• Posted by matthewsf on 2012/10/16 at 9:42 AM

        Fair and excellent point on Landon — although you have to be curious whether Landon fits JK’s mold. He should.

        On two deep CMs, not sure I agree there. Everyone used to call it “The Empty Bucket” but it really wasn’t. Bradley was in fact–defensively–ahead of Jones except when the US bunkered in. He would funnel players one way and Jones would crush the tackle.

        But you’re right, because of those CBs and if the ball got played quickly out of the back or reversed the US would break down on Bradley’s watch.

        Bradley–to me–gave to much work for his son to do. You can see know with Bradley that when he’s not exhausted from continually chasing he’s really much sharper at the end of games.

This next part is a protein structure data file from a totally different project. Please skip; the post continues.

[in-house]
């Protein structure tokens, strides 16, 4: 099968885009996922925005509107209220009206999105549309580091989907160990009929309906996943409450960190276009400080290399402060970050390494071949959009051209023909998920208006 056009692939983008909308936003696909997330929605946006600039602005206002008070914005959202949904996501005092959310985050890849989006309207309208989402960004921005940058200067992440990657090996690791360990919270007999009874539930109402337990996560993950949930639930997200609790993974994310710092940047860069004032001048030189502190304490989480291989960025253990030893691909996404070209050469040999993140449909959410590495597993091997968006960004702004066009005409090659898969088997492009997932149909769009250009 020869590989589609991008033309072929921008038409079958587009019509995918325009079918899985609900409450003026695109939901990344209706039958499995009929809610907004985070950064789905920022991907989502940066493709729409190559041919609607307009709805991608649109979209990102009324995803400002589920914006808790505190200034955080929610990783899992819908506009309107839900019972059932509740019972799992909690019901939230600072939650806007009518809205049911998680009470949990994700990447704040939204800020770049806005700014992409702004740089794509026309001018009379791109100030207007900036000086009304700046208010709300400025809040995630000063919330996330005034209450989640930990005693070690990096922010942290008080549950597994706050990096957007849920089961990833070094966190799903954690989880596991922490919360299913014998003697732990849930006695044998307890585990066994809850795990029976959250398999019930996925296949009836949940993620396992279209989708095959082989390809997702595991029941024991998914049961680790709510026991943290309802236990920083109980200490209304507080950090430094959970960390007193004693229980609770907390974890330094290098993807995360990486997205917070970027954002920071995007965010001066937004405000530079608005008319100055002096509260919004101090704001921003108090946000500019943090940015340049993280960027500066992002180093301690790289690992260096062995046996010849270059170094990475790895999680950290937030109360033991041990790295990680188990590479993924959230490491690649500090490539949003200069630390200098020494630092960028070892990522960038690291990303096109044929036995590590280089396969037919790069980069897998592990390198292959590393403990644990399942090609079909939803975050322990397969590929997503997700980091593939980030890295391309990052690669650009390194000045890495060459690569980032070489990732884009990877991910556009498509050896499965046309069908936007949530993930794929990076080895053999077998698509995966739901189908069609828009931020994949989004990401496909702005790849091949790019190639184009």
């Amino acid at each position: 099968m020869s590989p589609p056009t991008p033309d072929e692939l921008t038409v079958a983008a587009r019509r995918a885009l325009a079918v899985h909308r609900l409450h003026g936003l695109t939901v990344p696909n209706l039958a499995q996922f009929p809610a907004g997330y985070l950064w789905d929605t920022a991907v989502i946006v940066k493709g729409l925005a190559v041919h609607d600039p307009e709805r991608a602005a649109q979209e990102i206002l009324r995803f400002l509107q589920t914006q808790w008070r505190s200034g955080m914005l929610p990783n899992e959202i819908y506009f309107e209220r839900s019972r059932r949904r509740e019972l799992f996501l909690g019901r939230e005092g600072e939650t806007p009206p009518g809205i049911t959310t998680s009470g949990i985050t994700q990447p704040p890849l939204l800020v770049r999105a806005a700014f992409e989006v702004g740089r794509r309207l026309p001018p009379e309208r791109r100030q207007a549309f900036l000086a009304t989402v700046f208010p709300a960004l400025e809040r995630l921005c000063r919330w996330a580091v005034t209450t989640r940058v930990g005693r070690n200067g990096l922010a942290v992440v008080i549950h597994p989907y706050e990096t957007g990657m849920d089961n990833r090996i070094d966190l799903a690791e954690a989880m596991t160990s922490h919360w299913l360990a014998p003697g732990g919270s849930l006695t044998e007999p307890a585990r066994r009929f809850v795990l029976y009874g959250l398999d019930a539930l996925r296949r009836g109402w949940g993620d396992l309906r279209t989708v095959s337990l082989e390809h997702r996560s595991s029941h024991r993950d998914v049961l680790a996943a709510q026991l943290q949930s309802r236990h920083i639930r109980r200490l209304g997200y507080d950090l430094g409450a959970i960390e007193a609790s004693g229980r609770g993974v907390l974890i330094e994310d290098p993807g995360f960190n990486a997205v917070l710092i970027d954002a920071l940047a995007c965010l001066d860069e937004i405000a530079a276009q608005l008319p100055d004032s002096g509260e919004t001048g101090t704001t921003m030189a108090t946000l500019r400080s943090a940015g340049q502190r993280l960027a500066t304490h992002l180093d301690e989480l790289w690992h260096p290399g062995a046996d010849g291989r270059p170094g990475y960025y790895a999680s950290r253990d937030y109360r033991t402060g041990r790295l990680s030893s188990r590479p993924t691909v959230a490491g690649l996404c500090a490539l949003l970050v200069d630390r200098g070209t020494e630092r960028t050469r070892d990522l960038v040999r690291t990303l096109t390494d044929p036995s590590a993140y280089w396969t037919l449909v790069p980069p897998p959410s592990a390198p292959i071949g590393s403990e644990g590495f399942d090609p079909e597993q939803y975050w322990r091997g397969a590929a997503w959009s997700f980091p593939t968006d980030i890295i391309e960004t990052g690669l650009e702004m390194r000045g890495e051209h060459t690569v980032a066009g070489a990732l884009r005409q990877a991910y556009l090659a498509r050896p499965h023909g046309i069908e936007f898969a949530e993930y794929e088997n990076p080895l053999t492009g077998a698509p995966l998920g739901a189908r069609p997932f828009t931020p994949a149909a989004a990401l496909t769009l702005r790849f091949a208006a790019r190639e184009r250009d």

• Posted by Eric on 2012/10/16 at 10:24 AM

        Agree with Matt that Bradley was always the center mid going forward, even if he started deep in the ’empty bucket’ position. There’s no other way he would have been able to to get forward often enough on those late runs into the box that made him a decent scoring threat.

        However, you’re absolutely right about the centerbacks. Of course, Klinsmann has been looking for a quicker/better on the ball centerback since he took over. As Matt has pointed out on the site before, it’s the very reason Orozco-Fiscal saw so many runouts early on with the nats. Because Klinsmann is trying to play a higher defensive line on average, he needs a speedier centerback as insurance. Thankfully, Cameron has started filling into that role.